His remarks came after Italian Defense Minister Roberta Pinotti told the Il Messaggero newspaper late last week that Italy, France, Germany and Spain should strengthen mutual cooperation in order to create the so-called Defense Schengen.
The newspaper quoted Pinotti as saying that these four countries should consider greater cooperation to make sure it happens as soon as possible.
According to her, NATO deems it important to see Europe's united efforts to deal with its defense strategy aimed at boosting European defense capability.
Notably, in last year's article published by the French daily Le Monde, Pinotti wrote that the aim of the initiative will not be the creation of a "European Army," but of a "European Multinational Force."
According to her, the force will include a single command and budget and it will not compete with NATO, but rather supplement the alliance.
Konovalov remained downbeat about the prospects of the Defense Schengen, which he said will be unable to grapple with present-day challenges.
"Modern Europe is not ready for a real confrontation with a real enemy. They cannot confront terrorists and resolve a problem because the declared liberal values run counter to the real situation, which is becoming more and more threatening. The enemy can only be confronted by means of the use of force and any entreaties are useless," he said.
In contrast, Russian military expert Konstantin Sivkov told RT that even if the US decides to withdraw its troops from Europe, this process will take years, which means that European countries will have time to create their own defense forces.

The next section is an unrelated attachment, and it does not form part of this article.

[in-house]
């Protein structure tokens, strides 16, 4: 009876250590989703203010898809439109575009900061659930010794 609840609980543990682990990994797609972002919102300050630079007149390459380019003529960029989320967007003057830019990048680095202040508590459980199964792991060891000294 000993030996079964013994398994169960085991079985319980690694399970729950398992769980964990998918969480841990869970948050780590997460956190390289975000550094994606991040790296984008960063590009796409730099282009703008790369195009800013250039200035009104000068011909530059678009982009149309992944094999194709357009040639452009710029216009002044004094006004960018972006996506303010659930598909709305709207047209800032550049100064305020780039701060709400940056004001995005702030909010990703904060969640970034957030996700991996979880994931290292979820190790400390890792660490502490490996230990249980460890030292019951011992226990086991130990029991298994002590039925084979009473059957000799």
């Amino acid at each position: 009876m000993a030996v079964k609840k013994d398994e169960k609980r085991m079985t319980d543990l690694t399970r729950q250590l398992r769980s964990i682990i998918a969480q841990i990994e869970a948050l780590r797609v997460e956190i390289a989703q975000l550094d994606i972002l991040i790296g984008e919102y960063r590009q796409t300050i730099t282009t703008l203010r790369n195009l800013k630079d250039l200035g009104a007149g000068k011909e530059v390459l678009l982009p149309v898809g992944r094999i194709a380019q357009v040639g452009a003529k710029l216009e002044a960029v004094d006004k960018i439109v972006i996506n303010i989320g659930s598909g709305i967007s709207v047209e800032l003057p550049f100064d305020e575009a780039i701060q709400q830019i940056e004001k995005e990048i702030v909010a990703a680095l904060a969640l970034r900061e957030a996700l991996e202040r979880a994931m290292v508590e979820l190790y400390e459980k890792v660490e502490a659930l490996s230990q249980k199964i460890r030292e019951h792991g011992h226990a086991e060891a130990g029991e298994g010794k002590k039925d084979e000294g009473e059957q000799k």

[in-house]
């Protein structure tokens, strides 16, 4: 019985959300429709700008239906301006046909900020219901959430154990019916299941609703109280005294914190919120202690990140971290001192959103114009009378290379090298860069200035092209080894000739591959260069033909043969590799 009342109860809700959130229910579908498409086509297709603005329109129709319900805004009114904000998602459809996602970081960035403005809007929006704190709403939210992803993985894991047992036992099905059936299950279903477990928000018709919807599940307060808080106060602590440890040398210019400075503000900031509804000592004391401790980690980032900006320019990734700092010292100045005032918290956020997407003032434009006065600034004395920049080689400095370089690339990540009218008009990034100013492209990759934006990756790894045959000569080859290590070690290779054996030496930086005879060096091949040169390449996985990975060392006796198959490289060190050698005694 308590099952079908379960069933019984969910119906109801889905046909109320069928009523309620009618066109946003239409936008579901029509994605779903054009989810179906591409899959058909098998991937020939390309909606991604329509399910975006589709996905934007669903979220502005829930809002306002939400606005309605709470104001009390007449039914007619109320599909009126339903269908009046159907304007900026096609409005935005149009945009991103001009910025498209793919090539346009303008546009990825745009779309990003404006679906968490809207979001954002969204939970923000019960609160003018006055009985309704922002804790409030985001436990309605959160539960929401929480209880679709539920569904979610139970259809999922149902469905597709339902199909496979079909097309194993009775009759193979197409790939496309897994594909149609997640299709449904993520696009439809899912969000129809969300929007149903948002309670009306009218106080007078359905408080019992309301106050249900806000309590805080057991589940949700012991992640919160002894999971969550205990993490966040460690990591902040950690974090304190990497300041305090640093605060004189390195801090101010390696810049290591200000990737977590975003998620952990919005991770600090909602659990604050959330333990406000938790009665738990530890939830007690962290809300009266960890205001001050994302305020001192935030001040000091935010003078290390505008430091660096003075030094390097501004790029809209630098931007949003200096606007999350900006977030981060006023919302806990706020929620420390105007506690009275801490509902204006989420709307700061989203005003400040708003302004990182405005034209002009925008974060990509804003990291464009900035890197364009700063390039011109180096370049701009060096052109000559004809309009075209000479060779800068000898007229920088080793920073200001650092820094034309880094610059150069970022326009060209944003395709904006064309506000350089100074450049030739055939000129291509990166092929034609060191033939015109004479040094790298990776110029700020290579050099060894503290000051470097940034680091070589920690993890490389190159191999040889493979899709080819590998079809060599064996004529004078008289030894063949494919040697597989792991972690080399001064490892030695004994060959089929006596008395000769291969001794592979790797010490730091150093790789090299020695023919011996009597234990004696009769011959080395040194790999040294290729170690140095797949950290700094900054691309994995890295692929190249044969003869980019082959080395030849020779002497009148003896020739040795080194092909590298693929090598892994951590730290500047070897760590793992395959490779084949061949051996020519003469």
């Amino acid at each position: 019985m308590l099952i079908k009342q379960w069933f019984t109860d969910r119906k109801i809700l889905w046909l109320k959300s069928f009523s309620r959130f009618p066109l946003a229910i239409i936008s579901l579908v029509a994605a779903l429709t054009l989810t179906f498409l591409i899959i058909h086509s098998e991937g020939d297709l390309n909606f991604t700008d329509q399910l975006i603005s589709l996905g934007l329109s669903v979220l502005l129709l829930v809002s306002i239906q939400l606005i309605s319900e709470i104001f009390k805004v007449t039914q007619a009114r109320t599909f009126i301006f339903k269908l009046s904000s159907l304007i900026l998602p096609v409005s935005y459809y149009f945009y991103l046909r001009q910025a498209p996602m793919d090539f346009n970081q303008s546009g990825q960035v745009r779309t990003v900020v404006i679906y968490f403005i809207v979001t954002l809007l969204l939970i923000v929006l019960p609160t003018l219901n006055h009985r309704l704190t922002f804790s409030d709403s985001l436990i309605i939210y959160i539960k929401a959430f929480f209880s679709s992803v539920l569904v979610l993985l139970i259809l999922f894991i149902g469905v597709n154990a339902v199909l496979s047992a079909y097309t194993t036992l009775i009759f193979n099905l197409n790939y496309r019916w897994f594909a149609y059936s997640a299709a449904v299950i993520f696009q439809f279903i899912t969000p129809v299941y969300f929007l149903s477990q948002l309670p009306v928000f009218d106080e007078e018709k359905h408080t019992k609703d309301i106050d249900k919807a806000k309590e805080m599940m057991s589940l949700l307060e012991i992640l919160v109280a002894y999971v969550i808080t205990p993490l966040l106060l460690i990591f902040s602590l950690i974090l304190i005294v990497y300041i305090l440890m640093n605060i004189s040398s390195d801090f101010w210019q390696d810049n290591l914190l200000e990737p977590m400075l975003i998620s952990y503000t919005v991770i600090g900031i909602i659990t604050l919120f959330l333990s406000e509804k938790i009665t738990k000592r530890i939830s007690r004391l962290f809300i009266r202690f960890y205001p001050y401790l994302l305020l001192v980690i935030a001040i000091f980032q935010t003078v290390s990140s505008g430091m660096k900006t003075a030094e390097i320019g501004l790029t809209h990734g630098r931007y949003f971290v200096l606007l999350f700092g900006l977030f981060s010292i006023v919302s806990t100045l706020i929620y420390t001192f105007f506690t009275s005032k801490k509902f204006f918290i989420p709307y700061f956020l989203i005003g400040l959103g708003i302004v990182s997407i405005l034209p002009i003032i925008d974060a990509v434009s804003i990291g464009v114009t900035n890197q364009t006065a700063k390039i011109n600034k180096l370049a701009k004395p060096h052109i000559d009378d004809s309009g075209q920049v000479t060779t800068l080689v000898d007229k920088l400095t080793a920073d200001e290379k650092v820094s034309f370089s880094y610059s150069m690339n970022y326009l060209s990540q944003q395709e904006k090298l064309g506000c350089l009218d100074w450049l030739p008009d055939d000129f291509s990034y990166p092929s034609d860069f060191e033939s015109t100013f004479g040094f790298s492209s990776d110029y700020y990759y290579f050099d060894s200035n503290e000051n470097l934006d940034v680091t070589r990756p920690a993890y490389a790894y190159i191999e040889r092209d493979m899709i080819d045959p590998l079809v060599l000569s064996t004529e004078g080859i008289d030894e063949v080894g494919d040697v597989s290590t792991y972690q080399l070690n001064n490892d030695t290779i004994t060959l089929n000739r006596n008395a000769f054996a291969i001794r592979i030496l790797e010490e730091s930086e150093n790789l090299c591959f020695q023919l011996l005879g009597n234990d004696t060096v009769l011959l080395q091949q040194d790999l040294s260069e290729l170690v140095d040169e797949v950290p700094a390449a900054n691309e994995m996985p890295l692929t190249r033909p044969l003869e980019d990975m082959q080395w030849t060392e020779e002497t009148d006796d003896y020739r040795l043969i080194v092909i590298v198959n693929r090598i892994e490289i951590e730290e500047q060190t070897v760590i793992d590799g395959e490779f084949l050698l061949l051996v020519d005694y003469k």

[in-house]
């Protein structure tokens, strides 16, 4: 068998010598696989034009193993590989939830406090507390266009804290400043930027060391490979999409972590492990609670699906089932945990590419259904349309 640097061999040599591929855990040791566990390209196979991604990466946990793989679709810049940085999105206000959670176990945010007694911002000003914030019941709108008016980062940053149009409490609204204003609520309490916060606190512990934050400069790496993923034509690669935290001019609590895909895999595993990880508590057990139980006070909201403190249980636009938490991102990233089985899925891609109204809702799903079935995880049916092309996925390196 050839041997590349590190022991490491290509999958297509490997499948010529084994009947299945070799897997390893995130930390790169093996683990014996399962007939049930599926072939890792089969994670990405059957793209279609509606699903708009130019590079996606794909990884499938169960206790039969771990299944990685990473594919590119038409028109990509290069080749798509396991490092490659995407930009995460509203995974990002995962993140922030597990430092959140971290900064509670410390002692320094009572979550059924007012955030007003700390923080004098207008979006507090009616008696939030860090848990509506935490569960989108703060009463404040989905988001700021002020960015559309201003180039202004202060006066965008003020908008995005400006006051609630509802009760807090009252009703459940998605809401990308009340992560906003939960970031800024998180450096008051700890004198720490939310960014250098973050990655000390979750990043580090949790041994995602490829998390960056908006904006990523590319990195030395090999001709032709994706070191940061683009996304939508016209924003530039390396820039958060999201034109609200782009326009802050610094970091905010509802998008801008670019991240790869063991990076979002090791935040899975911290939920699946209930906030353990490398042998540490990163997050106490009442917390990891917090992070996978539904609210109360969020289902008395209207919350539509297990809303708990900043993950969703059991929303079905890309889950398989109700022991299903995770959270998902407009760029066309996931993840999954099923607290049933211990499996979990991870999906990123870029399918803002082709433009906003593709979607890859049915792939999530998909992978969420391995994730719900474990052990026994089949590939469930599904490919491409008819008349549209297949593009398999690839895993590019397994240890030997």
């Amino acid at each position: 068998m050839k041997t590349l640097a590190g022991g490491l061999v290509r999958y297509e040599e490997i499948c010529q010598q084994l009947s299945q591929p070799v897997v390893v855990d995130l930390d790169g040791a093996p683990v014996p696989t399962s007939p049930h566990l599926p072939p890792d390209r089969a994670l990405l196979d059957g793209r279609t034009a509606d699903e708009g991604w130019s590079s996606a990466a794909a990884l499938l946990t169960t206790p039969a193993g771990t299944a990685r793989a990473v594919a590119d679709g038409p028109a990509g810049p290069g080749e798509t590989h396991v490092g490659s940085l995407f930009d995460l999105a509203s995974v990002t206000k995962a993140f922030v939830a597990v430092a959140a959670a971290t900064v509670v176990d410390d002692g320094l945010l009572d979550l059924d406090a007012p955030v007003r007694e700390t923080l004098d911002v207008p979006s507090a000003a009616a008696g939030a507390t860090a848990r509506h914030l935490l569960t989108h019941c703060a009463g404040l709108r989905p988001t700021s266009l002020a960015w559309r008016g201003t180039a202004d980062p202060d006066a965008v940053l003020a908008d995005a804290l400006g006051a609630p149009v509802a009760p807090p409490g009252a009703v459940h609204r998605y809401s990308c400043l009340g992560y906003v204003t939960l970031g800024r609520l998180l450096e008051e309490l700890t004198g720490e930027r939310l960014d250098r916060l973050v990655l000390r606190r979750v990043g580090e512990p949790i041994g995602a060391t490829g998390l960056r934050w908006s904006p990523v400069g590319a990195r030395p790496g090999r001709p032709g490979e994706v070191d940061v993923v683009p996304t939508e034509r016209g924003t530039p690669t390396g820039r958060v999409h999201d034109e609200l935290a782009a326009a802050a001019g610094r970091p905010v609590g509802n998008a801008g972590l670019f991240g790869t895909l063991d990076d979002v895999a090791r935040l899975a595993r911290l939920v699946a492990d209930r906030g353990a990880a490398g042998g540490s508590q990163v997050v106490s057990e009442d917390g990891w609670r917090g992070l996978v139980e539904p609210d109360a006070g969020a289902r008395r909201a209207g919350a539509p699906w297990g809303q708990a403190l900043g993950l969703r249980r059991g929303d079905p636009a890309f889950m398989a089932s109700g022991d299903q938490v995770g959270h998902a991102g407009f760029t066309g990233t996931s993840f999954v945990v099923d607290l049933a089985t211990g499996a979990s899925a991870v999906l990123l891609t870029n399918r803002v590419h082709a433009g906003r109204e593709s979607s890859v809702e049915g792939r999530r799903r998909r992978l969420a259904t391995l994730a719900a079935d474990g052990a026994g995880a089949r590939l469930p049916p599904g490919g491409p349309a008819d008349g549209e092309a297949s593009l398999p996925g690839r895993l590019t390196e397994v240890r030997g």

"The Europeans will have enough time to restore their [defense] potential. I think they will be able to fulfil the task especially given that France is a nuclear power," he said.
Konovalov, for his part, drew attention to the fact that Germany's military interests are concentrated in the Balkans, while France is interested in promoting its military aspirations in Africa.
These "historical contradictions" between Germany and France may have a negative impact on the existence and effective functioning of the potential European Defense Schengen, according to him.
"These parallel overlapping structures will certainly require significant expenses. But currently, even the world's leading economies cannot afford spending budget funds on additional goals," he said.
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